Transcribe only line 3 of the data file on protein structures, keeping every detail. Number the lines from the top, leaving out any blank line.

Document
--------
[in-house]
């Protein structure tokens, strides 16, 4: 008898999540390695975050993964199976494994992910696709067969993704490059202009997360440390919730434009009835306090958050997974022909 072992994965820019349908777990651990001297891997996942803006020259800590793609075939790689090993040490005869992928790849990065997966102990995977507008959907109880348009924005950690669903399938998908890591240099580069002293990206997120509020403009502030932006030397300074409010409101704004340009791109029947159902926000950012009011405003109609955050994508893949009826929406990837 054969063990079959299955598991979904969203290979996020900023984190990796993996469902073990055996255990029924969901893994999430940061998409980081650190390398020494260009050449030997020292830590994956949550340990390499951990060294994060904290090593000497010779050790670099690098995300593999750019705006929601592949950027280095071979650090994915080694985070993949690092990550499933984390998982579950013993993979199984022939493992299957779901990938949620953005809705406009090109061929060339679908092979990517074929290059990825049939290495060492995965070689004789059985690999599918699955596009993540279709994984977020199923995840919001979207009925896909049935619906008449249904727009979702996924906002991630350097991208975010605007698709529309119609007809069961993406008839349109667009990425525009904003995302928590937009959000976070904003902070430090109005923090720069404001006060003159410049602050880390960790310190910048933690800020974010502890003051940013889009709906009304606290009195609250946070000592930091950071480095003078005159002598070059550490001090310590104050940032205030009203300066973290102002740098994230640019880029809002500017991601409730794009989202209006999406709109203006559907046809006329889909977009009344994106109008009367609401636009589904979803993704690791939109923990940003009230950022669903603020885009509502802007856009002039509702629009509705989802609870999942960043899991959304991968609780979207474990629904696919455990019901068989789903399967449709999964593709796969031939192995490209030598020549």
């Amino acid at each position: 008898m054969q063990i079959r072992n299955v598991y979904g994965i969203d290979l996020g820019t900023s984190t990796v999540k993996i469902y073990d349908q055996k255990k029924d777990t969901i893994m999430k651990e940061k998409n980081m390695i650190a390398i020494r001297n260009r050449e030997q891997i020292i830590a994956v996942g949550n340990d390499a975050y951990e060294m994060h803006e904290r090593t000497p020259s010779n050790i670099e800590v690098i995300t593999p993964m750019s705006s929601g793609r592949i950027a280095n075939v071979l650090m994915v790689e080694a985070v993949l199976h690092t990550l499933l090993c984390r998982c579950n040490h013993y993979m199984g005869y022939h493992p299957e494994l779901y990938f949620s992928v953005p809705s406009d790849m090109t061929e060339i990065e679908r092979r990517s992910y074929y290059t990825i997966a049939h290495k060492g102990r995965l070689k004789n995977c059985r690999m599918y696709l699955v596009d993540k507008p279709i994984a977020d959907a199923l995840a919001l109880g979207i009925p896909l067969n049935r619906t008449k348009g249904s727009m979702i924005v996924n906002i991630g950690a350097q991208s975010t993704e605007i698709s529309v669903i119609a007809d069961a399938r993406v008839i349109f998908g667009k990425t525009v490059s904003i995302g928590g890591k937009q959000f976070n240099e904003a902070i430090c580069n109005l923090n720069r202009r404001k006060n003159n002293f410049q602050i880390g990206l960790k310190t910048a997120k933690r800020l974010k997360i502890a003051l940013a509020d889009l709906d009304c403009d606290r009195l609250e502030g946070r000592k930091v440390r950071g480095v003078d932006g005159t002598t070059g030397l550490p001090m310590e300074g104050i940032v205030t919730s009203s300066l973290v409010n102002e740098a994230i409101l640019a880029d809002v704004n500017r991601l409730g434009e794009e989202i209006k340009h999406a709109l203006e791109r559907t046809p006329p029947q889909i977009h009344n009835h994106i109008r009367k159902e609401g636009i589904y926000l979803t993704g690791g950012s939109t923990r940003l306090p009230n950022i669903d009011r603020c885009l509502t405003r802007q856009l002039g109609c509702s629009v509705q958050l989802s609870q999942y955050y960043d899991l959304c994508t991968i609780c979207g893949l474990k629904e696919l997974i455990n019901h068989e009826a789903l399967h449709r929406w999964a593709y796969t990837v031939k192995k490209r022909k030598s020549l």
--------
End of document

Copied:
């Amino acid at each position: 008898m054969q063990i079959r072992n299955v598991y979904g994965i969203d290979l996020g820019t900023s984190t990796v999540k993996i469902y073990d349908q055996k255990k029924d777990t969901i893994m999430k651990e940061k998409n980081m390695i650190a390398i020494r001297n260009r050449e030997q891997i020292i830590a994956v996942g949550n340990d390499a975050y951990e060294m994060h803006e904290r090593t000497p020259s010779n050790i670099e800590v690098i995300t593999p993964m750019s705006s929601g793609r592949i950027a280095n075939v071979l650090m994915v790689e080694a985070v993949l199976h690092t990550l499933l090993c984390r998982c579950n040490h013993y993979m199984g005869y022939h493992p299957e494994l779901y990938f949620s992928v953005p809705s406009d790849m090109t061929e060339i990065e679908r092979r990517s992910y074929y290059t990825i997966a049939h290495k060492g102990r995965l070689k004789n995977c059985r690999m599918y696709l699955v596009d993540k507008p279709i994984a977020d959907a199923l995840a919001l109880g979207i009925p896909l067969n049935r619906t008449k348009g249904s727009m979702i924005v996924n906002i991630g950690a350097q991208s975010t993704e605007i698709s529309v669903i119609a007809d069961a399938r993406v008839i349109f998908g667009k990425t525009v490059s904003i995302g928590g890591k937009q959000f976070n240099e904003a902070i430090c580069n109005l923090n720069r202009r404001k006060n003159n002293f410049q602050i880390g990206l960790k310190t910048a997120k933690r800020l974010k997360i502890a003051l940013a509020d889009l709906d009304c403009d606290r009195l609250e502030g946070r000592k930091v440390r950071g480095v003078d932006g005159t002598t070059g030397l550490p001090m310590e300074g104050i940032v205030t919730s009203s300066l973290v409010n102002e740098a994230i409101l640019a880029d809002v704004n500017r991601l409730g434009e794009e989202i209006k340009h999406a709109l203006e791109r559907t046809p006329p029947q889909i977009h009344n009835h994106i109008r009367k159902e609401g636009i589904y926000l979803t993704g690791g950012s939109t923990r940003l306090p009230n950022i669903d009011r603020c885009l509502t405003r802007q856009l002039g109609c509702s629009v509705q958050l989802s609870q999942y955050y960043d899991l959304c994508t991968i609780c979207g893949l474990k629904e696919l997974i455990n019901h068989e009826a789903l399967h449709r929406w999964a593709y796969t990837v031939k192995k490209r022909k030598s020549l």